The Knowledge Illusion: Why We Never Think Alone – Steven Sloman and Philip Fernbach

I grew up with a lot of people who had for more confidence than was merited to them. Frankly, I never got it.

I never got the confidence, that is. I believed that those people in my life were knowledgeable where they were not, but I could never transfer that on to myself. I believed them for a very long time, and when I broke free of the spell I became somewhat resentful. The world is a much more complicated place than we give it credit for.

It would be easy to dismiss this book as some researchers all calling us stupid. But I don’t think it is as simple as all that. The book is a lot more about that false confidence I had previously mentioned. We ride a bike and we assume we know how it works. Then someone asks us to explain how a bike works, and we begin to stumble. We don’t actually have knowledge of how the bike works. We have misplaced confidence that we know how the bike works. And sometimes, this lack of knowledge can be brought to our attention.

Knowledge, it would appear, does not work as we think it does. One of the more interesting points that this book brings up is that knowledge is communal and contextual. You tend to know things about the niche things that pertain to the groups you belong to. Most bikers know a little bit more about how the bicycle works than the rest of us. Those other people that we interact with are a part of our knowledge base, and in a respect this is where some of our knowledge is stored. Another place we store knowledge is in the world around us.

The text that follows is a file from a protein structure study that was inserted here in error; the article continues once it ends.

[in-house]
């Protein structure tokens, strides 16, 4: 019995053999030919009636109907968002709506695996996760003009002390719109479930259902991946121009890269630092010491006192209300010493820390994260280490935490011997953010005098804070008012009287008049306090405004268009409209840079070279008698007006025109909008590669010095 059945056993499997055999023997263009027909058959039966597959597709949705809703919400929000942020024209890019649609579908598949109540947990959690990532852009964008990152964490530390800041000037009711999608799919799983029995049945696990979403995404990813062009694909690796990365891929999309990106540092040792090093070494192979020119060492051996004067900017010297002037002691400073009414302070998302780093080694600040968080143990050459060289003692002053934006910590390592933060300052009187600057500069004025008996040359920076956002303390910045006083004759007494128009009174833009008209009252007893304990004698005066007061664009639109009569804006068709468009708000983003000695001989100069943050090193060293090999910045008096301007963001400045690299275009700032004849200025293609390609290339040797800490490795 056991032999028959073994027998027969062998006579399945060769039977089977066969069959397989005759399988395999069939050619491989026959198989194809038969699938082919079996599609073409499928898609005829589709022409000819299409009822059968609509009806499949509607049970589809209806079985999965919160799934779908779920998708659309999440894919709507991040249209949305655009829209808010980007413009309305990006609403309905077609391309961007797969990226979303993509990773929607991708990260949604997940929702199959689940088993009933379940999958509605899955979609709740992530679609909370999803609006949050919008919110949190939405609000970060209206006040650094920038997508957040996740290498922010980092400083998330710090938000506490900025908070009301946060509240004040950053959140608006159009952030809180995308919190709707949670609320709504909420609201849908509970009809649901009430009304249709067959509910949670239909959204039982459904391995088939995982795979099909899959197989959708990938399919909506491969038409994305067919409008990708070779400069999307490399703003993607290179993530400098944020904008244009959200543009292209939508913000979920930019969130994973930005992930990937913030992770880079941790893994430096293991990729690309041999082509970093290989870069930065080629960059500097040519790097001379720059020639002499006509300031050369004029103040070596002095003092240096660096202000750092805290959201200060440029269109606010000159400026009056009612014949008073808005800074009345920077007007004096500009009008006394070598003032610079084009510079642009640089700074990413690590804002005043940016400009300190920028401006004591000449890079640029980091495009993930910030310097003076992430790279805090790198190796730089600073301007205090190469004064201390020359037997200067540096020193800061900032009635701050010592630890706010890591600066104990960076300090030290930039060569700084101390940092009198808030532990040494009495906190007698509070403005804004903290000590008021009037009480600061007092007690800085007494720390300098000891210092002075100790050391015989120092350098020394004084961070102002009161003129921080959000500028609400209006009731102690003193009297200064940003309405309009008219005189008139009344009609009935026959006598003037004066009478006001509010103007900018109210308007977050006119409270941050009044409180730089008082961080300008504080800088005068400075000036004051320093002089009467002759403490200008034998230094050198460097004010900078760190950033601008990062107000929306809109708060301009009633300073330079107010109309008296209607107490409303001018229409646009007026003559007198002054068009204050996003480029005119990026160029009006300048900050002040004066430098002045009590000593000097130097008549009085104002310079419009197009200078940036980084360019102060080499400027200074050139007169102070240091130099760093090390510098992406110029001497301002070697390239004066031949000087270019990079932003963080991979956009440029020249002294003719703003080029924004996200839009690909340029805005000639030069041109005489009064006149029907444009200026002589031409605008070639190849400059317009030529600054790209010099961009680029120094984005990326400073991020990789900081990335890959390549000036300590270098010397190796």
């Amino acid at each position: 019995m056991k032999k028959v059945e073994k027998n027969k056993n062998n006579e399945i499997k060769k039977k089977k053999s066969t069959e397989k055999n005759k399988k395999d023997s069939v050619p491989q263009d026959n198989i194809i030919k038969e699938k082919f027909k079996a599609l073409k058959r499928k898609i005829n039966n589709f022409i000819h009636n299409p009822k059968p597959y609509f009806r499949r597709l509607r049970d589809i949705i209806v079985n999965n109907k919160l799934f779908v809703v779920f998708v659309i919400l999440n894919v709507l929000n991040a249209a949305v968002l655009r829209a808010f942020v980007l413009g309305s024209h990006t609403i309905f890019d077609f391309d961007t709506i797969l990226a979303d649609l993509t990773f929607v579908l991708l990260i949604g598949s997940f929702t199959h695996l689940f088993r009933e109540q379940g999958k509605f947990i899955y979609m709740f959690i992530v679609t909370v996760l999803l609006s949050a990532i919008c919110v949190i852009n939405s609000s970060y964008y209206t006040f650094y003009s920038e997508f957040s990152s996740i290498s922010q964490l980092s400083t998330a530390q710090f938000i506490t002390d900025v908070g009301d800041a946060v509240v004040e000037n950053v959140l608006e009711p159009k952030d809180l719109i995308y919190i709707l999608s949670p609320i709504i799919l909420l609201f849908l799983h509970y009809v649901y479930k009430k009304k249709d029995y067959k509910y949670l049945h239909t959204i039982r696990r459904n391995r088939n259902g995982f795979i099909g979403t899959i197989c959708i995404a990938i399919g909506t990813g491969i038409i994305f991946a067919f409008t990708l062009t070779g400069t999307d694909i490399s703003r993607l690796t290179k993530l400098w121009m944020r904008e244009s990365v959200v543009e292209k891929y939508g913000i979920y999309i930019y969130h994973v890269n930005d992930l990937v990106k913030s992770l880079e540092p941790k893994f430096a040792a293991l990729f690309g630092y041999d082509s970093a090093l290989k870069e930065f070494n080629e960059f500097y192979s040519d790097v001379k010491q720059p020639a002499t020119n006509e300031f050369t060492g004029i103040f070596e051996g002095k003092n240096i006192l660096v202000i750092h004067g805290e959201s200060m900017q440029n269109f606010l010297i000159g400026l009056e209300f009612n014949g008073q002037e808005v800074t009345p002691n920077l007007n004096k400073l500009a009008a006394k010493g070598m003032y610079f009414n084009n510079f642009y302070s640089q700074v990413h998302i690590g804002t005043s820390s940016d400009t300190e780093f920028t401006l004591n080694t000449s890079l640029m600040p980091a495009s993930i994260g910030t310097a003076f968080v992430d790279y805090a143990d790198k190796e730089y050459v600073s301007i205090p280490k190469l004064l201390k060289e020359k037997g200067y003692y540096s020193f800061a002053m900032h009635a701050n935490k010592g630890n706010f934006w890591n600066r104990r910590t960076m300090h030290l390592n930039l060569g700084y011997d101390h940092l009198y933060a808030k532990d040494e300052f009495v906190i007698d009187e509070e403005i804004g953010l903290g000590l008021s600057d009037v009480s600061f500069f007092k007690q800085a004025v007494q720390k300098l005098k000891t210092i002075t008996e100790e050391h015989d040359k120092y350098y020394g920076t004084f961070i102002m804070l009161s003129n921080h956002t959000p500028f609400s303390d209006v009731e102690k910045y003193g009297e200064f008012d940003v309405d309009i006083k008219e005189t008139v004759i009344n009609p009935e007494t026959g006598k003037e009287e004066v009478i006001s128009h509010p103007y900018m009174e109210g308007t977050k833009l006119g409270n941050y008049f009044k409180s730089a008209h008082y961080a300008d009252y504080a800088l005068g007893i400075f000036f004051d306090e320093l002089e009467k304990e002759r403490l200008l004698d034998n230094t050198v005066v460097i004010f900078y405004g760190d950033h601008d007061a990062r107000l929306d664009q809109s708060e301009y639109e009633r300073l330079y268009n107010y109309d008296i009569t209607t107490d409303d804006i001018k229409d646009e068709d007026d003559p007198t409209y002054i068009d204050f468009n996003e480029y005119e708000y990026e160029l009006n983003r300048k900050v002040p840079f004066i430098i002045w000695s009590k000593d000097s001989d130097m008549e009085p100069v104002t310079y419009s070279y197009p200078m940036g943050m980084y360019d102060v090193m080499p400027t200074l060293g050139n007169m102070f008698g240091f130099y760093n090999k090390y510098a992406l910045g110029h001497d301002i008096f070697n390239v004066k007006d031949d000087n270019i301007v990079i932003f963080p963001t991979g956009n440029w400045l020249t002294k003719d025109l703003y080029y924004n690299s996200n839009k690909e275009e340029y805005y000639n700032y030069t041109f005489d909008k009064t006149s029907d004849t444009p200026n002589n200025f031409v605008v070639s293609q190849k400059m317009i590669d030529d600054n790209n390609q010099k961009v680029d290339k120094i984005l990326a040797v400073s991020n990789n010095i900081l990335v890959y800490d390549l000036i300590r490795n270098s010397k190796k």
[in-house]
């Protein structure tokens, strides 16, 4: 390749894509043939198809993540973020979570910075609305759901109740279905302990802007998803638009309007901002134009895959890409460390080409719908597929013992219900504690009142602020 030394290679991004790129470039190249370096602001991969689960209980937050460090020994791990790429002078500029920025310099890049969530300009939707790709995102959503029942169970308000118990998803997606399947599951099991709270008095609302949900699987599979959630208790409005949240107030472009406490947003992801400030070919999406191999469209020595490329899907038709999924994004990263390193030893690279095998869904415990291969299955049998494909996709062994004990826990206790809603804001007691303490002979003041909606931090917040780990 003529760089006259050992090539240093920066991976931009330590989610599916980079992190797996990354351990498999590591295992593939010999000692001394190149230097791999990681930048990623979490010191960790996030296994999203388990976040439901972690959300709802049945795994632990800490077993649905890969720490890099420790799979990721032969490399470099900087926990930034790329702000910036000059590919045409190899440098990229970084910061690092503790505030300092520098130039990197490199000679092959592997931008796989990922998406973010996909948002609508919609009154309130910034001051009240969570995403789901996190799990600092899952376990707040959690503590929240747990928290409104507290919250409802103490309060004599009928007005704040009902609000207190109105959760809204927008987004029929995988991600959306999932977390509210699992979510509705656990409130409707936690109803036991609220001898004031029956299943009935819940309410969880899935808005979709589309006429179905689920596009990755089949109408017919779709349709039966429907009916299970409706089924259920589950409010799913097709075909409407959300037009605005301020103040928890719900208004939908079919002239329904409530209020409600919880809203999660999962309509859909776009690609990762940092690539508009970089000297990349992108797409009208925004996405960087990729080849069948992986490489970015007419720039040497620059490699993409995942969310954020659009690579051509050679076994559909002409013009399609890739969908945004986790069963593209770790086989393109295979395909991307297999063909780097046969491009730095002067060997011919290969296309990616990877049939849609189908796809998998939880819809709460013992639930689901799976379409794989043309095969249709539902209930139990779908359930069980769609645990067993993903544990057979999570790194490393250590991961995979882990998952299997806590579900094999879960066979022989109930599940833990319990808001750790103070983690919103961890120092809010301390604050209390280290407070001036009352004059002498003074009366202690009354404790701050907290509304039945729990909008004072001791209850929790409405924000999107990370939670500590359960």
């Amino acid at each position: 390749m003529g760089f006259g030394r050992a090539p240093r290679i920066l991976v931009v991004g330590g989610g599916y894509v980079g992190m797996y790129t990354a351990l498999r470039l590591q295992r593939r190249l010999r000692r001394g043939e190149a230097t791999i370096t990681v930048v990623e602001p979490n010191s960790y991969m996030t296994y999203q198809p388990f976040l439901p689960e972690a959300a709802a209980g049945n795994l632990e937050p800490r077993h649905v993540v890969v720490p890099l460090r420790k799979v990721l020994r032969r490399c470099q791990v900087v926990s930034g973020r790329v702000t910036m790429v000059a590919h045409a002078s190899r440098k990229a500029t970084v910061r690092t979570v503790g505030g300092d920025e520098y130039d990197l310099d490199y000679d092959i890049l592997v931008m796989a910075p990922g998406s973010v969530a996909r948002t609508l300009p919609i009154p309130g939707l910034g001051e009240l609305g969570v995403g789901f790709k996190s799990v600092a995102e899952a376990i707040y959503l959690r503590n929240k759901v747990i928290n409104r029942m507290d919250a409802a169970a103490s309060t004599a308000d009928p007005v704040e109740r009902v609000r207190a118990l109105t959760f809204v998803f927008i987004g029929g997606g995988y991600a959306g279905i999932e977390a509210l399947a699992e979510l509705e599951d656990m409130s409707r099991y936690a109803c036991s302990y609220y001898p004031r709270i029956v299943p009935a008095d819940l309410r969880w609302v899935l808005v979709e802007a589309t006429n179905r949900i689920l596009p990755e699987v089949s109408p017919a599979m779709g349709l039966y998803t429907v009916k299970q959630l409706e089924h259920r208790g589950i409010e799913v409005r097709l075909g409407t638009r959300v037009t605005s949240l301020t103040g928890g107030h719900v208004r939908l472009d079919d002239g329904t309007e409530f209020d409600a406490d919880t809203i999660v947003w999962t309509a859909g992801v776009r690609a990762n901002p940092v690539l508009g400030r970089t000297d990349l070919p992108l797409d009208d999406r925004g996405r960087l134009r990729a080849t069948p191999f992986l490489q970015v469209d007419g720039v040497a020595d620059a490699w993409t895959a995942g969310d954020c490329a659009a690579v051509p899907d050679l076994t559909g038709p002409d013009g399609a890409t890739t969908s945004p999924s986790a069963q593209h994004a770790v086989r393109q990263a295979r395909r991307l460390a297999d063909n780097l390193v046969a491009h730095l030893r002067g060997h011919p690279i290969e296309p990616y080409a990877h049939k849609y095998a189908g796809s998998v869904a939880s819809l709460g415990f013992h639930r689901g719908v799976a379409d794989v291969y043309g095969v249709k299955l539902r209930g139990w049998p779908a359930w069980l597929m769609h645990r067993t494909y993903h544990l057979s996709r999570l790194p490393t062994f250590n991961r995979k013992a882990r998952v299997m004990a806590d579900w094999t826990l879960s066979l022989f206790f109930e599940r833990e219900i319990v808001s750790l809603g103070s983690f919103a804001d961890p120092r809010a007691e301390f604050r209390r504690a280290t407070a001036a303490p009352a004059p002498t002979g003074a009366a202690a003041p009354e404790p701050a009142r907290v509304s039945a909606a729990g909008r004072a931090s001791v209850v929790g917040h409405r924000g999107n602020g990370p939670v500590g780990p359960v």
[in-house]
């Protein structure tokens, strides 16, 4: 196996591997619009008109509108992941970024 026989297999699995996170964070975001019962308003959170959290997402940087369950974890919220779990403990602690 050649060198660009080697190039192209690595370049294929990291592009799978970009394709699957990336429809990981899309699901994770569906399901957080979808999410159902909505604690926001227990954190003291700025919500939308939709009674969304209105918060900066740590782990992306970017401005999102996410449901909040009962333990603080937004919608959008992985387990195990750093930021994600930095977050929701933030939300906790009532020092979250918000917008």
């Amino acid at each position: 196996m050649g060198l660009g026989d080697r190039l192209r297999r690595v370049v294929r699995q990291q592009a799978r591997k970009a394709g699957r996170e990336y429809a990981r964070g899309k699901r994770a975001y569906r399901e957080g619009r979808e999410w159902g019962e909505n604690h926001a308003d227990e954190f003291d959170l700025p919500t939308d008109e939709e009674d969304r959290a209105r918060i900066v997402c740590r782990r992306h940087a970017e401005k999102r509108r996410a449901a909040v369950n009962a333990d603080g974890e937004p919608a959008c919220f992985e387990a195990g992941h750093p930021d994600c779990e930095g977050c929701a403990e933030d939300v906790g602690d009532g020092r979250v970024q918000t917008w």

I get why we have the false confidence. It is truly scary to look at the world around us and admit to the ignorance of the mechanics behind it all. It is so much easier to just say that you get how it works, and not look to closely at what is really going on.

Personally, I have become very comfortable with saying that I do not know things. I wish more people would be, as I think this would make the world a better place.

This is at the end of the day a pop science book. Every review in this genre should contain the caveat that if you are already familiar with the subject matter here in you are likely going to find this book dull, superficial, and maybe even filled with tiny flaws. All of that is possible. But for us lay-people, the book is certainly interesting.

And it may actually help with something.

Frankly, I have no idea. And I am happy this way.

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